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Thursday, August 14, 2014

Making sense of food labels.



Reading food labels can be a real eye-opener, if you know what your are looking for.
-Nate
 
A typical supermarket offers about 20,000 different items. Food labels, now required by law on almost every food, can help you choose among the options available.
The most significant part of the new food labels is a new heading that reads Nutrition Facts. That is followed by a list of the serving size of that particular food and the servings per container.
The new labels have more consistent serving sizes that replace those that used to be set by manufacturers. There are mandatory and voluntary dietary components required on food labels. Mandatory data, per serving, listed in the order in which they must appear are: Total Calories, then Calories from fat.
The next mandatory portion of the label provides information about nutrients that are most important to the health of today's consumers and includes:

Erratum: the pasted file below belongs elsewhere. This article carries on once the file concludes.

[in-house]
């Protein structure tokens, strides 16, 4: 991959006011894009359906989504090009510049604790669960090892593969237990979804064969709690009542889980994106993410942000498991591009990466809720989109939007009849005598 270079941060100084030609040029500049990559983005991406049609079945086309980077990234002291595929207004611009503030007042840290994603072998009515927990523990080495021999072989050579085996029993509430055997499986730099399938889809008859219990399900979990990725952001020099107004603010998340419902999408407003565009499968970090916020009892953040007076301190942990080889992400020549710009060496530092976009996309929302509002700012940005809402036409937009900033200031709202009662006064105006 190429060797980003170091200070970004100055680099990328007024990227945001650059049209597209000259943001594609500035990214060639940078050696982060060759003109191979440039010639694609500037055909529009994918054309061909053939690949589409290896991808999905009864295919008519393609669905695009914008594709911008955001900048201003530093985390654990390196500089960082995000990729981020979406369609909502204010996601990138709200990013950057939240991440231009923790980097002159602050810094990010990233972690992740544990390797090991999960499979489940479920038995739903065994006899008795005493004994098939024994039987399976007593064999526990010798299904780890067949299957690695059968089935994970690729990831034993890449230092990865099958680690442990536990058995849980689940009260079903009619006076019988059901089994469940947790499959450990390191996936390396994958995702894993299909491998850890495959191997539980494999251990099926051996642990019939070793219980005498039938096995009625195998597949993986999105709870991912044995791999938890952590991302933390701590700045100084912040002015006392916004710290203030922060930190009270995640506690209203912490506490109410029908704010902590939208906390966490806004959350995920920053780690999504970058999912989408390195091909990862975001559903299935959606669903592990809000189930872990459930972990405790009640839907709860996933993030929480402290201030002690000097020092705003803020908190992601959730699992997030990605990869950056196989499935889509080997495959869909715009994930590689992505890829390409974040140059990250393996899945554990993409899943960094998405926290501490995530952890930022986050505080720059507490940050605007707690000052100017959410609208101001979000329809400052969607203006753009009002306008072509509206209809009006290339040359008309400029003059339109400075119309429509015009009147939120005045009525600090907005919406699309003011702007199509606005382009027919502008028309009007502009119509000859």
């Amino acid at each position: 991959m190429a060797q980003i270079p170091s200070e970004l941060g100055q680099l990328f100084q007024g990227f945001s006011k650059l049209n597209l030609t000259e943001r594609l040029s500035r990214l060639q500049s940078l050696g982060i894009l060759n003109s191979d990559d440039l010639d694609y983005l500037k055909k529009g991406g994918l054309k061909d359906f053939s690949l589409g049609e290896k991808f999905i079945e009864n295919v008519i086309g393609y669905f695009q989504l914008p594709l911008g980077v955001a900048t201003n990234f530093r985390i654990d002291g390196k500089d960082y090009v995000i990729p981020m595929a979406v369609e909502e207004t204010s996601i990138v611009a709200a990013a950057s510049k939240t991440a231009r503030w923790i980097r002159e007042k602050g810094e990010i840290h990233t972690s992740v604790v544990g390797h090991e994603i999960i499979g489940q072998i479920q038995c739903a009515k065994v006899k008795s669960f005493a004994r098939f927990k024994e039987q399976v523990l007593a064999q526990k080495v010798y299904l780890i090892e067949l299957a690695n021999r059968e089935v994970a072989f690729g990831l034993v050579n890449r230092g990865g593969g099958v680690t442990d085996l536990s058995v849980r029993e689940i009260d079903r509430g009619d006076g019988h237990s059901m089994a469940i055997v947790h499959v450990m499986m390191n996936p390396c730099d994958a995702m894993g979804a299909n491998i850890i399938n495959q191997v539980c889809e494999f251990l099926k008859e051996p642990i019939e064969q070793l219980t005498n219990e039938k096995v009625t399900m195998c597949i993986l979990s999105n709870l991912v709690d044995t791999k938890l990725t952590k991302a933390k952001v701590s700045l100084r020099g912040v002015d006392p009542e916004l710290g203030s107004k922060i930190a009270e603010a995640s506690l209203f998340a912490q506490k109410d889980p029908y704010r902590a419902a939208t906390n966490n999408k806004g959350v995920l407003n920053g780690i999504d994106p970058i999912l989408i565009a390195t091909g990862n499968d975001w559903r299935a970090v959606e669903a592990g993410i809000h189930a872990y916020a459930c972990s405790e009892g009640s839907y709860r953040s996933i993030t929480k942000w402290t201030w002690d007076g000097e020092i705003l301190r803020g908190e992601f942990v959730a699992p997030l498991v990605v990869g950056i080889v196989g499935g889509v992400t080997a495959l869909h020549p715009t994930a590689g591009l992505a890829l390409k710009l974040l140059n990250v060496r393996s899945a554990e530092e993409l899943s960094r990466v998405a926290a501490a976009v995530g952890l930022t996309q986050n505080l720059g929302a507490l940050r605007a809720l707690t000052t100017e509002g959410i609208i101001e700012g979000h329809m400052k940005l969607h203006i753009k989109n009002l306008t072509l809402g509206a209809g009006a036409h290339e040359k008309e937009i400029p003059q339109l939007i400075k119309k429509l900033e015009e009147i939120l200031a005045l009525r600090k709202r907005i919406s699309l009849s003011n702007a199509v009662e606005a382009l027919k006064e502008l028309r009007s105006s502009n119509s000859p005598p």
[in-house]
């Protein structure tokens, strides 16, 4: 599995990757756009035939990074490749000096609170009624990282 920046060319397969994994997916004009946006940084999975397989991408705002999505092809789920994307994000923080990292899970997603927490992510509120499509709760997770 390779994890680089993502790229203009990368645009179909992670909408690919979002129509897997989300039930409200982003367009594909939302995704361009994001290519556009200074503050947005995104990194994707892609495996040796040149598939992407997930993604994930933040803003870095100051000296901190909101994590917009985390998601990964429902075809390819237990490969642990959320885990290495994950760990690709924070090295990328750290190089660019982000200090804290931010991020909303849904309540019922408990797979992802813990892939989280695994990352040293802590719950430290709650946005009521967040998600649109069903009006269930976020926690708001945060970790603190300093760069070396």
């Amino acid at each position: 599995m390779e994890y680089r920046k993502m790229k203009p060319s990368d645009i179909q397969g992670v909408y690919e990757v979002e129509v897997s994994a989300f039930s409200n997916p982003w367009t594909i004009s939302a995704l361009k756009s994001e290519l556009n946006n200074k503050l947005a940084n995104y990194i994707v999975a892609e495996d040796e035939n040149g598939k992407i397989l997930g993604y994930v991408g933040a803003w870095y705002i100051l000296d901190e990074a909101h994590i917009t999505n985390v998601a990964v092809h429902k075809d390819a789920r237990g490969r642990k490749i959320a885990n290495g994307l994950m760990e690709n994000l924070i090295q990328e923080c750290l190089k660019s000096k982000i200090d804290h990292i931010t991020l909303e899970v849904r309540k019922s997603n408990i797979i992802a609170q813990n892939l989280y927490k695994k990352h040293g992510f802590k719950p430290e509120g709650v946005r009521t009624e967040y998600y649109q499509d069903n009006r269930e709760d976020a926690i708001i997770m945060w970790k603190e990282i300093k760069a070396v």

• Total Fat (in grams) (and a percentage)
    • Saturated fat (in grams) (and a percentage)
    • Cholesterol (in grams) (and a percentage)
    • Sodium (in grams) (and a percentage)
    • Total Carbohydrates (in grams) (and a percentage)
    • Dietary Fiber (in grams) (and a percentage)
    • Sugars (in grams) (and a percentage)
    • Protein (in grams) (and a percentage)

and
  • Vitamin A (in a percentage)
  • Vitamin C (in a percentage)
  • Calcium (in a percentage)
  • Iron (in a percentage)
WARNING: Although this portion of the label is a significant improvement over the previous label which listed carbohydrate, protein, and fat in grams, it can still be misleading. One of the leading health promotion educators has a favorite saying that applies to food labels, "Labels don't lie, but liars write labels."
For example, if a label lists 260 total calories and 120 calories per serving, but under that lists total fat (still in grams) followed by a percentage, most consumers believe that percentage is the percentage fat of the food. In fact, if you look closely, you will see that percentage value is nothing more than % of daily value based on a 2,000 calorie diet. These reference values are intended only to help consumers learn good diet basics. If you don't eat a 2,000 calorie diet, the information is of little use to you.

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